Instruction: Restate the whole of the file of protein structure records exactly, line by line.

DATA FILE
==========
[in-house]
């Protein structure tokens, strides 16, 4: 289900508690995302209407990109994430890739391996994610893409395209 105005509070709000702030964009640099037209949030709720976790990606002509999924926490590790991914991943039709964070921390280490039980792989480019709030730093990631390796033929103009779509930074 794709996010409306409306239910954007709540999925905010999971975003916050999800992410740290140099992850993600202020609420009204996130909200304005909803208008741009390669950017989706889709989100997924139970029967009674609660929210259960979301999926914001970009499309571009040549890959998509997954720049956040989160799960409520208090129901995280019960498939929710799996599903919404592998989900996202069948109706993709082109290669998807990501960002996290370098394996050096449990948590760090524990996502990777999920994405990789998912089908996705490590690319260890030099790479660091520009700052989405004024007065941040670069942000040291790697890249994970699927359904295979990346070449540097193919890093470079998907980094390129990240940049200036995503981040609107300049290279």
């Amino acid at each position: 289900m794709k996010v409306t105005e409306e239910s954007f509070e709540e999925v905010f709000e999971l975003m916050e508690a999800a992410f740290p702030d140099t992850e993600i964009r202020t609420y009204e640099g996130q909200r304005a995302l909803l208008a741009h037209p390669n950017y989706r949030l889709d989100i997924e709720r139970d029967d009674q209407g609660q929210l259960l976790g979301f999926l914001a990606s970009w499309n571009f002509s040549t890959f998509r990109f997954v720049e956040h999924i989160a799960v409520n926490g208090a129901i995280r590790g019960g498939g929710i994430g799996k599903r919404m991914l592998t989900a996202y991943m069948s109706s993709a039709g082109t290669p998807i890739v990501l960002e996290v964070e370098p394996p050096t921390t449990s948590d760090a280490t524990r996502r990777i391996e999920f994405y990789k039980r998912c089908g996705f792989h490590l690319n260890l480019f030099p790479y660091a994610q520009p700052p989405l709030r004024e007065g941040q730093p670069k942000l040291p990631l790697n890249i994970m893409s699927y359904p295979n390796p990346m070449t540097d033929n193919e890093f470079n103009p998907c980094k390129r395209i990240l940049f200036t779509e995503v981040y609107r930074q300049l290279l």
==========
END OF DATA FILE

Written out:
[in-house]
């Protein structure tokens, strides 16, 4: 289900508690995302209407990109994430890739391996994610893409395209 105005509070709000702030964009640099037209949030709720976790990606002509999924926490590790991914991943039709964070921390280490039980792989480019709030730093990631390796033929103009779509930074 794709996010409306409306239910954007709540999925905010999971975003916050999800992410740290140099992850993600202020609420009204996130909200304005909803208008741009390669950017989706889709989100997924139970029967009674609660929210259960979301999926914001970009499309571009040549890959998509997954720049956040989160799960409520208090129901995280019960498939929710799996599903919404592998989900996202069948109706993709082109290669998807990501960002996290370098394996050096449990948590760090524990996502990777999920994405990789998912089908996705490590690319260890030099790479660091520009700052989405004024007065941040670069942000040291790697890249994970699927359904295979990346070449540097193919890093470079998907980094390129990240940049200036995503981040609107300049290279």
């Amino acid at each position: 289900m794709k996010v409306t105005e409306e239910s954007f509070e709540e999925v905010f709000e999971l975003m916050e508690a999800a992410f740290p702030d140099t992850e993600i964009r202020t609420y009204e640099g996130q909200r304005a995302l909803l208008a741009h037209p390669n950017y989706r949030l889709d989100i997924e709720r139970d029967d009674q209407g609660q929210l259960l976790g979301f999926l914001a990606s970009w499309n571009f002509s040549t890959f998509r990109f997954v720049e956040h999924i989160a799960v409520n926490g208090a129901i995280r590790g019960g498939g929710i994430g799996k599903r919404m991914l592998t989900a996202y991943m069948s109706s993709a039709g082109t290669p998807i890739v990501l960002e996290v964070e370098p394996p050096t921390t449990s948590d760090a280490t524990r996502r990777i391996e999920f994405y990789k039980r998912c089908g996705f792989h490590l690319n260890l480019f030099p790479y660091a994610q520009p700052p989405l709030r004024e007065g941040q730093p670069k942000l040291p990631l790697n890249i994970m893409s699927y359904p295979n390796p990346m070449t540097d033929n193919e890093f470079n103009p998907c980094k390129r395209i990240l940049f200036t779509e995503v981040y609107r930074q300049l290279l």